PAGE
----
New developments in stories we've been following recently.
CURWOOD: From the climate change talks in Bonn, Germany, you're listening to NPR's Living on Earth.
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CURWOOD: Time now to follow-up on some of the news stories we've been tracking lately. You may recall our reporting about socially responsible investing - that's when people put their money where their values are as they manage their finances. A new index called FTSE4Good is being launched to advise investors on how public companies stack up on such issues as the environment and human rights. William Oulton chairs FTSE Americas. He says the index will pressure firms to defend their records.
OULTON: They can't avoid the issue, because it will be clear to everyone that if they're not in the index then we will tell the world at large why they're not in and where they've failed. There's no hiding from that.
CURWOOD: Tobacco interests, weapons makers and nuclear power purveyors are excluded from the FTSE4Good index.
CURWOOD: There's a setback in the controversial plan to train wolves not to attack livestock by zapping them with shock collars. One of the wolves that went through this aversive conditioning is now being blamed for a death of a calf in Montana. But Ed Bangs, who heads the federal wolf recovery program, says these animals would have been killed if they hadn't gone through the program. Sparing them, if only for a season, he says, has benefits. Two of those wolves became fathers this spring.
BANGS: We have two extra litters of wolves in the greater Yellowstone area because of our attempt to use these wolves in that research and then release them back to the wild. So from a biological standpoint the program was successful even if we didn't really teach them, we don't think, to avoid cattle.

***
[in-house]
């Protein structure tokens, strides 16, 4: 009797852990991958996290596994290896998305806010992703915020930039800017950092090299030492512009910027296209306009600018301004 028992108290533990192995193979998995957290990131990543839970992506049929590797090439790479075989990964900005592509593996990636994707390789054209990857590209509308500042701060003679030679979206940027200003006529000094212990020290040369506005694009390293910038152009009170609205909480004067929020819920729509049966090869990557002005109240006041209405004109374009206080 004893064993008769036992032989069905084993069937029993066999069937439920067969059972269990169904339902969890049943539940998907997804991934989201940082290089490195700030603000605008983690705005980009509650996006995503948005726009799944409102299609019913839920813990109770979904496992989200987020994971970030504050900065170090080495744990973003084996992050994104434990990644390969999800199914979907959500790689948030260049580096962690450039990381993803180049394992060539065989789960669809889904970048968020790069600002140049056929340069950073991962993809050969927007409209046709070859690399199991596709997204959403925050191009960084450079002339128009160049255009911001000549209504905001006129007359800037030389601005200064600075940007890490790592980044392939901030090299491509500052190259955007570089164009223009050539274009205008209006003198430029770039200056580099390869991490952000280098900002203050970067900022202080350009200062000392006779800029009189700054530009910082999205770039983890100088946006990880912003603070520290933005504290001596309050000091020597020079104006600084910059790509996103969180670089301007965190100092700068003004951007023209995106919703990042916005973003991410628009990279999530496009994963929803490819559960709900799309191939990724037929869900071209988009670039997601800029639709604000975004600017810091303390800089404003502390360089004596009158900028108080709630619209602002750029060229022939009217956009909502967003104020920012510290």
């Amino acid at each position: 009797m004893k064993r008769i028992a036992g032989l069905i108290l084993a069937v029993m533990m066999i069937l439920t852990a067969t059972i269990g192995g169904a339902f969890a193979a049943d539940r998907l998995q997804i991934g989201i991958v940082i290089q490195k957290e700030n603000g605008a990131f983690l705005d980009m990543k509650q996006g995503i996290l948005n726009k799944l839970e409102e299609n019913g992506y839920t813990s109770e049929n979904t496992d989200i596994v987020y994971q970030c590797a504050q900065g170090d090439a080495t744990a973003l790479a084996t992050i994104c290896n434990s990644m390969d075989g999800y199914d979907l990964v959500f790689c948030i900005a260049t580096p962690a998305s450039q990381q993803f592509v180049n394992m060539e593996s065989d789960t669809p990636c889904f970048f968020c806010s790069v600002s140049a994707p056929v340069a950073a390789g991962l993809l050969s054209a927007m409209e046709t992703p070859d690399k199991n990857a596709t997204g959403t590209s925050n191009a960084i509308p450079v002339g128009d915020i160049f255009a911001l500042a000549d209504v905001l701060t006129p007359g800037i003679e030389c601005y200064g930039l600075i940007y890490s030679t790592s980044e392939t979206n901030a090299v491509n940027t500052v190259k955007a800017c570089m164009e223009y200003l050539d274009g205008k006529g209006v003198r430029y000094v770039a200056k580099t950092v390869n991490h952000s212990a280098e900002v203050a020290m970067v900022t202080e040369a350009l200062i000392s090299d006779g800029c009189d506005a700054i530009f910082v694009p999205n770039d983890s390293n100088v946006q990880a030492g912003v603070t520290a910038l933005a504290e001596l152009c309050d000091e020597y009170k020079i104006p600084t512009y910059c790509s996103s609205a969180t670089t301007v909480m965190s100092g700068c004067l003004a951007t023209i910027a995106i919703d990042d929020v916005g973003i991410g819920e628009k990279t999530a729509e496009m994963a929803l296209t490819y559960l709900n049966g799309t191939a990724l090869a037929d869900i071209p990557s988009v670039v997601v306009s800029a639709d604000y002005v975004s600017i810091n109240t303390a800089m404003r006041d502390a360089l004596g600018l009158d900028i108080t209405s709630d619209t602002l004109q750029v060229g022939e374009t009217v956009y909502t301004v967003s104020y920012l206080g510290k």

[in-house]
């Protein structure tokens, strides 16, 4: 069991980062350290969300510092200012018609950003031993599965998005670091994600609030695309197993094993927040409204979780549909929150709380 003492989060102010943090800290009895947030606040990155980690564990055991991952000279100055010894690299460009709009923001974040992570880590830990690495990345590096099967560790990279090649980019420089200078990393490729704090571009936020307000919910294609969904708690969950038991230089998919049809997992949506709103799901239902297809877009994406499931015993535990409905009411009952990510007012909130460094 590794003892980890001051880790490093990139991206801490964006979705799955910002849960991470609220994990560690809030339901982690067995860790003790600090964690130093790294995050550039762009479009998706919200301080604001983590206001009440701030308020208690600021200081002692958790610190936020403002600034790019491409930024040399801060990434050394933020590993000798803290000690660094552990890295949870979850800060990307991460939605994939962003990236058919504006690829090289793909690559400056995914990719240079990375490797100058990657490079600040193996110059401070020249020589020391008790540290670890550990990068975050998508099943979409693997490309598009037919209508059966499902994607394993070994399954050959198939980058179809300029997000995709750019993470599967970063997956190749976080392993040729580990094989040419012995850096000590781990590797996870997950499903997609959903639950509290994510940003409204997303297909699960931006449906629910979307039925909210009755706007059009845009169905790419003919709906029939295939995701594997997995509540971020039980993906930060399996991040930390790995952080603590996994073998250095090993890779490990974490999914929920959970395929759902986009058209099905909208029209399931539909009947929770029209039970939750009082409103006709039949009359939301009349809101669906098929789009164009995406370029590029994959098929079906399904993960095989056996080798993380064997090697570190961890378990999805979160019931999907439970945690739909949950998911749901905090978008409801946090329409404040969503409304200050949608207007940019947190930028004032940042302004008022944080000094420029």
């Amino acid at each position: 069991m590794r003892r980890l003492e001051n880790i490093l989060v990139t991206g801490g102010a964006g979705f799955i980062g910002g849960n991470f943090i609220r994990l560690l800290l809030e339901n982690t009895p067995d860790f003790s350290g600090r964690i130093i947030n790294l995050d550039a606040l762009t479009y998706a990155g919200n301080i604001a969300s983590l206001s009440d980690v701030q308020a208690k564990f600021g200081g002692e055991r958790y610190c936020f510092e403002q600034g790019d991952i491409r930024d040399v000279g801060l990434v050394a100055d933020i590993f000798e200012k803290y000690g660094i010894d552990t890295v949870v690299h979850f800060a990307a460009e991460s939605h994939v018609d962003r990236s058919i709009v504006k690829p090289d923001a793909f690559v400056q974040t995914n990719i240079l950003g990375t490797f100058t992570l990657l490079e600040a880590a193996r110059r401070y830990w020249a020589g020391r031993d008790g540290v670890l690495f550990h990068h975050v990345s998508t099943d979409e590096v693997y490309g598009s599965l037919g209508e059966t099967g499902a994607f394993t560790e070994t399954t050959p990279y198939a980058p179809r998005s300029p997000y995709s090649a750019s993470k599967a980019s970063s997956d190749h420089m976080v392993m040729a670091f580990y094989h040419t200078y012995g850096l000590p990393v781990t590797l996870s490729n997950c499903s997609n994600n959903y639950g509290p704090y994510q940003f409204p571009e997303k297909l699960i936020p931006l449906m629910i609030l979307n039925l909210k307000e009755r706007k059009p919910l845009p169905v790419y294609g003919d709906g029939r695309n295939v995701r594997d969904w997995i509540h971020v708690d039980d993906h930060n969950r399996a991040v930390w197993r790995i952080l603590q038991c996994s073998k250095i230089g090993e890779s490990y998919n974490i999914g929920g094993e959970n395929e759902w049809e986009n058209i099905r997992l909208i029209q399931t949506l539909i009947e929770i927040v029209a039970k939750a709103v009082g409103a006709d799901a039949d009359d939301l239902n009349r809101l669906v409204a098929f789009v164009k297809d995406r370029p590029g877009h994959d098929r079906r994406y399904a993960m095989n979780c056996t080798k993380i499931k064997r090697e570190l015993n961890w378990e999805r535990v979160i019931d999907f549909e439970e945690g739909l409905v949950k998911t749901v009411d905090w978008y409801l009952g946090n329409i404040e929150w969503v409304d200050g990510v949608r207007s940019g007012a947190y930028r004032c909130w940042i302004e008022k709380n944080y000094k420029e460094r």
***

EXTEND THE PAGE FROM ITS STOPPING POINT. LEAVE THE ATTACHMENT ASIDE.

CURWOOD: The scientists aren't giving up though. This fall another wolf pack is scheduled to receive aversive training.
CURWOOD: A Missouri wildlife reintroduction program has hit a snag. The State has decided not to bring back elk herds after all. The reason? Fear that elk can carry a form of mad cow disease known as chronic wasting disease. While there's no evidence chronic wasting disease can spread to people or cows, Stephanie Ramsey of the Missouri Department of Conservation says are just too many unknowns to go ahead with the program.
RAMSEY: There's not a cure, there's not a live test. We thought that the risk was too great. We have an excellent wild deer population here in Missouri that we've worked hard to rebuild and of course there are also agricultural concerns.
CURWOOD: Missouri could change its mind if scientists learn more about the disease. In the meantime, some elk are coming into Missouri on their own from neighboring states.
CURWOOD: And finally, you may recall the possum problem we reported on in New Zealand not long ago. Well, some entrepreneurs there have decided to try putting a lid on the problem of too many possums, literally. They're marketing possum meat as pet food in a can. The brand name? You guessed it. Possyum! And that's this week's follow-up on the news from Living on Earth.
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